click here for the audio transcript, available for 1 week.

<small>[ 17 February 2003, 06:27 AM: Message edited by: Stuart Sweeney ]</small>


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 Post subject: Re: The new Laban building and Opening Events
PostPosted: Wed Feb 19, 2003 7:31 am 
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An e-mailed comment from dance fan about the performance of works by Charles Linehan and Akram Khan at Laban on Tuesday, 18th February, 2003:

********************************

I went last night and I wouldn't have missed it for the world. I
thought Charles' pieces was great and Akram's piece blew me away. The
fullhouse went mad for it - standing ovation indeed!!

********************************

<small>[ 19 February 2003, 08:32 AM: Message edited by: Stuart Sweeney ]</small>


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 Post subject: Re: The new Laban building and Opening Events
PostPosted: Thu Feb 20, 2003 5:22 am 
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<img src="http://www.criticaldance.com/links/laban.gif" alt="" />

Press Release

20 February 2003

7000 people celebrate with Laban

Laban’s opening celebrations of its new Deptford home, and the world’s largest building for contemporary dance, attracted 7000 people from across the UK and further a-field. Visitors to Laban included members of the local community, politicians, as well as representatives from a range of organisations such as architecture, the arts and funding bodies.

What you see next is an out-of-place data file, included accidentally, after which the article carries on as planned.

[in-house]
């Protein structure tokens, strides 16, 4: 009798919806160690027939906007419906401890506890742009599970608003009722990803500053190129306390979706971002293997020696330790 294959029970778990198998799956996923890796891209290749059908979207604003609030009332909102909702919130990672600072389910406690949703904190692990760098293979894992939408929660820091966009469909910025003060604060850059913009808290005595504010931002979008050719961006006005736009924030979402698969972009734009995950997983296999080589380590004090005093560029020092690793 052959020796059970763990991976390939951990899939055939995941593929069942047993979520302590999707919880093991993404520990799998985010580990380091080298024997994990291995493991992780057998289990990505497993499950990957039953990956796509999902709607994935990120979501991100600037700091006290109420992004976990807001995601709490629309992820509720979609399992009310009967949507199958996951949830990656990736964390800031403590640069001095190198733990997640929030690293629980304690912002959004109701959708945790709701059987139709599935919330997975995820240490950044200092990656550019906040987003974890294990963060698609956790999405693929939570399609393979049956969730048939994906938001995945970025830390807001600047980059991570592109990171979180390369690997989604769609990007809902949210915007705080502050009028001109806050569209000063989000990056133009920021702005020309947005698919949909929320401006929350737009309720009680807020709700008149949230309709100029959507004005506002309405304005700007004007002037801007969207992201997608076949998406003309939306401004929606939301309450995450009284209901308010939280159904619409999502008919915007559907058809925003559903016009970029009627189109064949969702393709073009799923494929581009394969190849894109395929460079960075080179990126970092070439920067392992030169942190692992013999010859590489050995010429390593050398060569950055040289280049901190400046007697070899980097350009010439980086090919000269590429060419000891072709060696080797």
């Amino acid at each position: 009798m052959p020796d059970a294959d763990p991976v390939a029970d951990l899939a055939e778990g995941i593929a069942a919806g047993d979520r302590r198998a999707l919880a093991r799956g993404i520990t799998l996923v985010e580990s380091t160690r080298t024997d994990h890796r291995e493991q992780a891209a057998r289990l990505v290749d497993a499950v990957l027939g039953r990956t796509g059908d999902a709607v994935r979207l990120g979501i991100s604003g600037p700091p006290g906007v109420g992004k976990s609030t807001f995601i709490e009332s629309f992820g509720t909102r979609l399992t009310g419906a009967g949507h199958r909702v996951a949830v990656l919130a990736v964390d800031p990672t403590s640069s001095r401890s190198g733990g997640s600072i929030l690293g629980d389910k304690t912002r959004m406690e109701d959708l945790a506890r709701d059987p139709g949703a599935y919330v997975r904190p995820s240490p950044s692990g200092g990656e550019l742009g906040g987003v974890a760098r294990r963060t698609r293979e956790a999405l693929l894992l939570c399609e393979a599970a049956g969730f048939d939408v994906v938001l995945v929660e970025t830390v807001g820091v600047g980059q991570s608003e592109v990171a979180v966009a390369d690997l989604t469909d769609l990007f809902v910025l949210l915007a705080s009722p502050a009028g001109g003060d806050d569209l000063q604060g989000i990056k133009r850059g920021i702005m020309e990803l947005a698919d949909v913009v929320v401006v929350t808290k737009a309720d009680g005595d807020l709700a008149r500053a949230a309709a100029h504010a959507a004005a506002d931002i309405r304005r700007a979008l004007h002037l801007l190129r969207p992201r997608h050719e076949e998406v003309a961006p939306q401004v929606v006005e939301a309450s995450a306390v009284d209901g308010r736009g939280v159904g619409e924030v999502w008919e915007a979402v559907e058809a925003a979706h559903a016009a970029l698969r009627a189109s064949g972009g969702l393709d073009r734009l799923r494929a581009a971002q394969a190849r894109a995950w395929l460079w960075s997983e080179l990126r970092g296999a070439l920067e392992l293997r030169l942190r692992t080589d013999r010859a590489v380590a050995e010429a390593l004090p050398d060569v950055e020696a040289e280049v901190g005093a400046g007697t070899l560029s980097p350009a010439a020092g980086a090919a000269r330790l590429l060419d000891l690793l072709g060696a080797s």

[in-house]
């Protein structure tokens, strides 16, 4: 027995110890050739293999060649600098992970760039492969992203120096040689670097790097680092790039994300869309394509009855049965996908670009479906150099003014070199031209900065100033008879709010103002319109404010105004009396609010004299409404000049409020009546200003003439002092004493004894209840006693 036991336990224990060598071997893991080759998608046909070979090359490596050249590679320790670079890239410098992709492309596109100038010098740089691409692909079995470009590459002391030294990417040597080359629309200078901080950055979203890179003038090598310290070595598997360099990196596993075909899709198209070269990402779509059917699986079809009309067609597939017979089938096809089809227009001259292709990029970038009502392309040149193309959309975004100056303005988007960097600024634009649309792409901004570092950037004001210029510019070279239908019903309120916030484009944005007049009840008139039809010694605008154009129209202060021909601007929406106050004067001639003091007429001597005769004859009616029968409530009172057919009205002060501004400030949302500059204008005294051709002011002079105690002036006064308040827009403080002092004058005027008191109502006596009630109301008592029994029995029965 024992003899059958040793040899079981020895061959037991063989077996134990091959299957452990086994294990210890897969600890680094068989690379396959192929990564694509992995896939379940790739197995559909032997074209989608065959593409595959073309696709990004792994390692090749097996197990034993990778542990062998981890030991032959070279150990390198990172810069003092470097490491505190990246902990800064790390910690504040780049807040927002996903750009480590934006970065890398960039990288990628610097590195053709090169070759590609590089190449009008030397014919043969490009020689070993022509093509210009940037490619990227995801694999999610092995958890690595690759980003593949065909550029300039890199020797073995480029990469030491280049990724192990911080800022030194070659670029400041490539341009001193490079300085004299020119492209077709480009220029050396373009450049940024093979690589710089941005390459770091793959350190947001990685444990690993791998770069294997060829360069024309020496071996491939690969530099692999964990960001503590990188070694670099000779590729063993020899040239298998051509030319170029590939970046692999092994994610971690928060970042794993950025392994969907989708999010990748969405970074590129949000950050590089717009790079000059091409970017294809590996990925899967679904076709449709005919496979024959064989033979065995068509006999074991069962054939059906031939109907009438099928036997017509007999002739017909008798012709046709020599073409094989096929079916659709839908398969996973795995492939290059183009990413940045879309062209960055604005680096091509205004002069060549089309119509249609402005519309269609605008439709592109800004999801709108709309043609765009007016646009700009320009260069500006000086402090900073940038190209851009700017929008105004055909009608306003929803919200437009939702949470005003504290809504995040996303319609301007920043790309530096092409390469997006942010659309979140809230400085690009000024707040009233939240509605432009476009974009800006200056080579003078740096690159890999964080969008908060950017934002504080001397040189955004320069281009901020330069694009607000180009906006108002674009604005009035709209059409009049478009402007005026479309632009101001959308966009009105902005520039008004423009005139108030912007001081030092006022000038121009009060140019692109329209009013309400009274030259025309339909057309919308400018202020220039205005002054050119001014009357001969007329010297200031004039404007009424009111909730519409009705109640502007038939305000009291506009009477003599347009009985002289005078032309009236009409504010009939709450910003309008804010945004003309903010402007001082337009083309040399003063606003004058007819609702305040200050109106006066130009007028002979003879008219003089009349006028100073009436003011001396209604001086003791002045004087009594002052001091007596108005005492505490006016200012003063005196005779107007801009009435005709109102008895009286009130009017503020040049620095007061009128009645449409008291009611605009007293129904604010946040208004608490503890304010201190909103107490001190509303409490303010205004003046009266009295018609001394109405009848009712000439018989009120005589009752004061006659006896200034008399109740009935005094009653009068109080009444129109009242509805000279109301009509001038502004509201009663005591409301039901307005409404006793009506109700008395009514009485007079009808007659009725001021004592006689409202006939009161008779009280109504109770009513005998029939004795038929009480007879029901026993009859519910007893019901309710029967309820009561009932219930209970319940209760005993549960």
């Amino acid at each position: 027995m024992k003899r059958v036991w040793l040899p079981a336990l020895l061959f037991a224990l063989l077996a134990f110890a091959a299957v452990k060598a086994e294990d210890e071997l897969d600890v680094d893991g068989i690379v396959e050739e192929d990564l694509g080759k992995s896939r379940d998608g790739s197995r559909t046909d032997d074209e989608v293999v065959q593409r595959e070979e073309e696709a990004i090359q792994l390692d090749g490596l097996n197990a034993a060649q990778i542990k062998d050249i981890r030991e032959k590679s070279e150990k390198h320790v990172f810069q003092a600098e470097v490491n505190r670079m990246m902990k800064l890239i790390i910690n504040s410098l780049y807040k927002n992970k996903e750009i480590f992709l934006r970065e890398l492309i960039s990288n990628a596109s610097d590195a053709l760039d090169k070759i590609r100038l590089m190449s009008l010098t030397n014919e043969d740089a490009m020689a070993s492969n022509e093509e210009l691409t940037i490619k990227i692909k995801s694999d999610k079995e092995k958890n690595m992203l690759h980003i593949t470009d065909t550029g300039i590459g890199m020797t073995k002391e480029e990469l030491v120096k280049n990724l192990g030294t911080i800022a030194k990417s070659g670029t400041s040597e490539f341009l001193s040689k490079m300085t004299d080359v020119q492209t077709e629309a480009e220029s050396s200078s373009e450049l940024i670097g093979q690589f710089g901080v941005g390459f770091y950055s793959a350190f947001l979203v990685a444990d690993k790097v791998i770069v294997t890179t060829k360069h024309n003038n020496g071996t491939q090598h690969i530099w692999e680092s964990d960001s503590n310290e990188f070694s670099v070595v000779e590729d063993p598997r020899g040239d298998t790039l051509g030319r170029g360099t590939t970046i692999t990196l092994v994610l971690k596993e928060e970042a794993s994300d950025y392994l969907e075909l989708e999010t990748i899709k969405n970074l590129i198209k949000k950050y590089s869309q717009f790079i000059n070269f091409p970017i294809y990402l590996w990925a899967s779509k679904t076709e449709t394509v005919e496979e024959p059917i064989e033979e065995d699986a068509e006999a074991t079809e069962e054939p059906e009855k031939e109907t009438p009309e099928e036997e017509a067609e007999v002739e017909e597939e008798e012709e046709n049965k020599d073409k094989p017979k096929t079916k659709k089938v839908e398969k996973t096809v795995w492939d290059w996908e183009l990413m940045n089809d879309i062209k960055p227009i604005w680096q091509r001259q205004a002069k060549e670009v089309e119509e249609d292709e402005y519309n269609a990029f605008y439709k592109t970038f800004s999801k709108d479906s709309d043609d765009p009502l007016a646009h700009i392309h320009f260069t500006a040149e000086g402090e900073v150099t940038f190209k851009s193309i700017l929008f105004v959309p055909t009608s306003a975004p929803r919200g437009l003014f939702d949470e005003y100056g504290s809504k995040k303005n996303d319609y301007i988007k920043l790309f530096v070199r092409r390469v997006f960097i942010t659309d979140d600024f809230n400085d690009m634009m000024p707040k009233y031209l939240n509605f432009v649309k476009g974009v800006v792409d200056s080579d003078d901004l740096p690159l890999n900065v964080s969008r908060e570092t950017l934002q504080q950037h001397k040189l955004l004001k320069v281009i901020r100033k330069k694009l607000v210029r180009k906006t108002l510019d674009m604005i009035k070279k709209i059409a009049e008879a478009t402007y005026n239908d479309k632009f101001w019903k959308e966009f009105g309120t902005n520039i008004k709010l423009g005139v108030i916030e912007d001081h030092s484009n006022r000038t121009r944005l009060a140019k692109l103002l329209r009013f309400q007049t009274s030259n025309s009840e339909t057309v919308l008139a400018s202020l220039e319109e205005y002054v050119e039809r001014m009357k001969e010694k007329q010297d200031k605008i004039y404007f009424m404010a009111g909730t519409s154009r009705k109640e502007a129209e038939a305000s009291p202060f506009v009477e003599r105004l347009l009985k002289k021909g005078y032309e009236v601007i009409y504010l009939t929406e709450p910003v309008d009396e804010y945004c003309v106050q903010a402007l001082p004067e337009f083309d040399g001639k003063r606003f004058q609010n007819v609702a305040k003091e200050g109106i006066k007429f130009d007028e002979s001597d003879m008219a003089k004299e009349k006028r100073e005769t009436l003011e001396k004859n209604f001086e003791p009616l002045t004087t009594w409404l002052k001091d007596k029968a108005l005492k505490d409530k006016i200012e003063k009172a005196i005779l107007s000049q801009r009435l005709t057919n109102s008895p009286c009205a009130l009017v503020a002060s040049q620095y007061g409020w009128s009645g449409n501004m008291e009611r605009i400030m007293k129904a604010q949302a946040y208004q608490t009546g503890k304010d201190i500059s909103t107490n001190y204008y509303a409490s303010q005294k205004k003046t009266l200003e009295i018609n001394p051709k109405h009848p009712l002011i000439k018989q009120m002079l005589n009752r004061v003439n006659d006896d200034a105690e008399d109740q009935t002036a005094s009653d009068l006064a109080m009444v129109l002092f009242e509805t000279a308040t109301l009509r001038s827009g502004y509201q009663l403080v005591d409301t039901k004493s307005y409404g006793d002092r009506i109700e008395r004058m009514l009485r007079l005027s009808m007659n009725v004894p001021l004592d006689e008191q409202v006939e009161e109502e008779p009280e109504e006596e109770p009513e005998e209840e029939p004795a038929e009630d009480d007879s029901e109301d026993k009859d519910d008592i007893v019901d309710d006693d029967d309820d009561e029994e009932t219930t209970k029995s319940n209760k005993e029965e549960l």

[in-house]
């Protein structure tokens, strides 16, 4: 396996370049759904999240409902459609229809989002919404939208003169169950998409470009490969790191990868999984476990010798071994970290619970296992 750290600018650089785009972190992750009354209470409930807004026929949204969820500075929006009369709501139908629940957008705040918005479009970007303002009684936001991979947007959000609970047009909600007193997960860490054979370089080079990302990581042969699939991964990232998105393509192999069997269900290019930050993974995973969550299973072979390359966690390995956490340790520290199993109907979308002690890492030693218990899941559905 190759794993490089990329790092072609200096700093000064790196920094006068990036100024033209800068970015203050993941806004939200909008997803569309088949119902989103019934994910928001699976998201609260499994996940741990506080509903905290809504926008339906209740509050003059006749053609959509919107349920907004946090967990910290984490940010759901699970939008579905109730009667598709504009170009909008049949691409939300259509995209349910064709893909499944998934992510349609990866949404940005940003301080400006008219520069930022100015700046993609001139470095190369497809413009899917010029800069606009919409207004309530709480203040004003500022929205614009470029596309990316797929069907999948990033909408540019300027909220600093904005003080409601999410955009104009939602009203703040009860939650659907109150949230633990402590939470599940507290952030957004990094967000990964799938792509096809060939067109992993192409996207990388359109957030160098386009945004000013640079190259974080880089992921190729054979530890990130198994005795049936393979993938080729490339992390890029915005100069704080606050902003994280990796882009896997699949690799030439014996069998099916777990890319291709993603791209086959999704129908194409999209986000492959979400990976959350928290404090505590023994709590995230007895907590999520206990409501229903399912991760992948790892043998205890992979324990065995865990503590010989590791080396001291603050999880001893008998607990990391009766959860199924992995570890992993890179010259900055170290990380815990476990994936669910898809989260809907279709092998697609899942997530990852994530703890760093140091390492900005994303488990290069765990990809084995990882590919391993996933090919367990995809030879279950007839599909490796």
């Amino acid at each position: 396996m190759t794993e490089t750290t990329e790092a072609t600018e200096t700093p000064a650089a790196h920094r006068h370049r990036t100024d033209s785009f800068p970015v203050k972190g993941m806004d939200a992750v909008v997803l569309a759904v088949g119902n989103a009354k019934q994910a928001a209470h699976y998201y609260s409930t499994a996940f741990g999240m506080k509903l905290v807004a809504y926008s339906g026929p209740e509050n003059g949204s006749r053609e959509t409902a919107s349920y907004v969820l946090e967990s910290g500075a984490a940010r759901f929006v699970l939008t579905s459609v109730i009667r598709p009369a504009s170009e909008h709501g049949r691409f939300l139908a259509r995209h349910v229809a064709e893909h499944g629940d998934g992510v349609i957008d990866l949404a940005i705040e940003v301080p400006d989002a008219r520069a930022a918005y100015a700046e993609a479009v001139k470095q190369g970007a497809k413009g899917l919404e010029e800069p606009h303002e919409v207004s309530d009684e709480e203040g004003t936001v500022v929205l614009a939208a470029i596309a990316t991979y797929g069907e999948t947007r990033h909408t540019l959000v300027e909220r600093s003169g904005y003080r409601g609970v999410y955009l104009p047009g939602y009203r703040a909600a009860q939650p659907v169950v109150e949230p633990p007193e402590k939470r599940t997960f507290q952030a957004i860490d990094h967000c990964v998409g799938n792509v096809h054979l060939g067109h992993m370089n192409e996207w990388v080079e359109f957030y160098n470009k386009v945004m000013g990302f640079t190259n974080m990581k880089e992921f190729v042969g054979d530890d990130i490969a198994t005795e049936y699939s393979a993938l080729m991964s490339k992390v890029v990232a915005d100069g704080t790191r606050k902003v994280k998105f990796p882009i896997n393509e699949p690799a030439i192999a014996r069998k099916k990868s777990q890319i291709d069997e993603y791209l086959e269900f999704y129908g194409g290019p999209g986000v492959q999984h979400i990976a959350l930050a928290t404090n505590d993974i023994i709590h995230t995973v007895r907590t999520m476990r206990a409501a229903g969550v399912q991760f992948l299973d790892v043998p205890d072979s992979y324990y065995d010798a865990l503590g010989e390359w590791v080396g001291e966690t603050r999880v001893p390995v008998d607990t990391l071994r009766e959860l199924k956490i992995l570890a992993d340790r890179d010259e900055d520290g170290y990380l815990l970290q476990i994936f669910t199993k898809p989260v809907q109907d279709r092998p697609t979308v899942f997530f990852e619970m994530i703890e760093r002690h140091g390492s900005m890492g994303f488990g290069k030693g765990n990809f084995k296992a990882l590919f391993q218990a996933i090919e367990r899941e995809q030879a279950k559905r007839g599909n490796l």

Laban is one of Europe’s leading institutions for the training of dance artists. The new building was opened officially by the Rt Hon Tessa Jowell MP, Secretary of State for Culture, Media and Sport on Wednesday 5 February 2003. In her opening address Tessa Jowell stated that "the new Laban building shows how good architecture can take the lead in giving a neighbourhood new life, culturally and socially. Great design isn't an add-on, it is vital to the whole project. We congratulate all the people involved with this exciting new building on a great achievement."

The 900 guests who attended the official opening enjoyed a building tour choreographed by Protein Dance (Artistic Directors Luca Silvestrini and Bettina Strickler are Laban alumni); and live performance from Transitions Dance Company, CandoCo Dance Company, Ballett Frankfurt and The Cholmondeleys and The Featherstonehaughs – all of whom are Laban students, alumni or honorary fellows.

More than 6100 people visited Laban during the Open House on Saturday 8 February. The free workshops and performances on offer were full before the day began but thousands more came, intrigued by the new building. Although aimed primarily at the local South East London community, the day attracted people from across London and further a-field. Feedback was extremely positive: